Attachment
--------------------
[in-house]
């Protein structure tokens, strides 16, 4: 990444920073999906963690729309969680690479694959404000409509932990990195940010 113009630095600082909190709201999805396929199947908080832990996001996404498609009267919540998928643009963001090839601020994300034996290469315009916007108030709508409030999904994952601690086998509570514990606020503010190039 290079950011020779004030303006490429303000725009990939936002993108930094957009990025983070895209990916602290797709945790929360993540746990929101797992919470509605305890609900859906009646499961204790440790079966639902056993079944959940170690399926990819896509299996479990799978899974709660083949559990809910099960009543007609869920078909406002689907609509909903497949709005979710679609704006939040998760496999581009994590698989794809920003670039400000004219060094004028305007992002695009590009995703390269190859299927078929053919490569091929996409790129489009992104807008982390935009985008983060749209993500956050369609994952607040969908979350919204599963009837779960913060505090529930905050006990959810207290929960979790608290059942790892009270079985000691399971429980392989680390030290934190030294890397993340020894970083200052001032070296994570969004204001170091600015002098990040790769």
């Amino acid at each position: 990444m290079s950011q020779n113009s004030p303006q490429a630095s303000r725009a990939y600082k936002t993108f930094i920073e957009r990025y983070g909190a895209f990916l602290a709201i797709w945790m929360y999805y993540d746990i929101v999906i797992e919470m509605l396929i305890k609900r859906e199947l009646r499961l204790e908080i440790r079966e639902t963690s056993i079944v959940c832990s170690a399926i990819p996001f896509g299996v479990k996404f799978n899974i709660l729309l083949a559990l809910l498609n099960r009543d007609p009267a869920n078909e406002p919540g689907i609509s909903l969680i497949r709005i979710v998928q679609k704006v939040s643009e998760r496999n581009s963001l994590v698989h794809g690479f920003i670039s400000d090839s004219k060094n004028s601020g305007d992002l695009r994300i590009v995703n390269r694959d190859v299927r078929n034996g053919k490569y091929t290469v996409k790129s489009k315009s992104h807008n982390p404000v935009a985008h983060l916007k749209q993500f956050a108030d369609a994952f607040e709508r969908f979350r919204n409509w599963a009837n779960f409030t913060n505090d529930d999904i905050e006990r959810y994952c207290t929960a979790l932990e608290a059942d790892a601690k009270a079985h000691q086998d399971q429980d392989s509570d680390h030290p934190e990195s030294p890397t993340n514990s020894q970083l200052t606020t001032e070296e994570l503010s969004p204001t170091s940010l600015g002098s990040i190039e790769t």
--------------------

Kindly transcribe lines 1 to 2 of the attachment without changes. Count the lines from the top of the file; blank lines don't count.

[in-house]
């Protein structure tokens, strides 16, 4: 990444920073999906963690729309969680690479694959404000409509932990990195940010 113009630095600082909190709201999805396929199947908080832990996001996404498609009267919540998928643009963001090839601020994300034996290469315009916007108030709508409030999904994952601690086998509570514990606020503010190039 290079950011020779004030303006490429303000725009990939936002993108930094957009990025983070895209990916602290797709945790929360993540746990929101797992919470509605305890609900859906009646499961204790440790079966639902056993079944959940170690399926990819896509299996479990799978899974709660083949559990809910099960009543007609869920078909406002689907609509909903497949709005979710679609704006939040998760496999581009994590698989794809920003670039400000004219060094004028305007992002695009590009995703390269190859299927078929053919490569091929996409790129489009992104807008982390935009985008983060749209993500956050369609994952607040969908979350919204599963009837779960913060505090529930905050006990959810207290929960979790608290059942790892009270079985000691399971429980392989680390030290934190030294890397993340020894970083200052001032070296994570969004204001170091600015002098990040790769």